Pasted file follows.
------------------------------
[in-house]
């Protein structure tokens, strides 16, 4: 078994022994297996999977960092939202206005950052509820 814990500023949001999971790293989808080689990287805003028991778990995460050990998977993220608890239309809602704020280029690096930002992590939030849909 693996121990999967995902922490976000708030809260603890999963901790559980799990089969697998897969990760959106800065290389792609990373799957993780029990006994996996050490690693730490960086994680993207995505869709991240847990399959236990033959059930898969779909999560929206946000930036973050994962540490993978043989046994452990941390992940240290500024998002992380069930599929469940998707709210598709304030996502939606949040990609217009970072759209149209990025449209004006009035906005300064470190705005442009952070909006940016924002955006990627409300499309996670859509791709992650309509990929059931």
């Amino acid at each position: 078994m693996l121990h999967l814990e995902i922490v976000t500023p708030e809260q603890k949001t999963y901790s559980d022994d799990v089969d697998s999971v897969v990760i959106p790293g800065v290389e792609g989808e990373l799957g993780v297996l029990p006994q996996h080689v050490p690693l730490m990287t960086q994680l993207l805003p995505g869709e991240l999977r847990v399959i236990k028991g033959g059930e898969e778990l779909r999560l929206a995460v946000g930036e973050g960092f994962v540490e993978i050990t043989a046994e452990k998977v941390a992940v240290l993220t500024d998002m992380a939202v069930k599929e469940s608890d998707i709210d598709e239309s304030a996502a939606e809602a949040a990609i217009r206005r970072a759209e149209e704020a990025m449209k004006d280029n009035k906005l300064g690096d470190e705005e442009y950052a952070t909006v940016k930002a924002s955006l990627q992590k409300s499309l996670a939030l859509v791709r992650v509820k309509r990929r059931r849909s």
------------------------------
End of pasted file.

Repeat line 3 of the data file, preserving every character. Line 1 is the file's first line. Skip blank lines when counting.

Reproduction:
């Amino acid at each position: 078994m693996l121990h999967l814990e995902i922490v976000t500023p708030e809260q603890k949001t999963y901790s559980d022994d799990v089969d697998s999971v897969v990760i959106p790293g800065v290389e792609g989808e990373l799957g993780v297996l029990p006994q996996h080689v050490p690693l730490m990287t960086q994680l993207l805003p995505g869709e991240l999977r847990v399959i236990k028991g033959g059930e898969e778990l779909r999560l929206a995460v946000g930036e973050g960092f994962v540490e993978i050990t043989a046994e452990k998977v941390a992940v240290l993220t500024d998002m992380a939202v069930k599929e469940s608890d998707i709210d598709e239309s304030a996502a939606e809602a949040a990609i217009r206005r970072a759209e149209e704020a990025m449209k004006d280029n009035k906005l300064g690096d470190e705005e442009y950052a952070t909006v940016k930002a924002s955006l990627q992590k409300s499309l996670a939030l859509v791709r992650v509820k309509r990929r059931r849909s």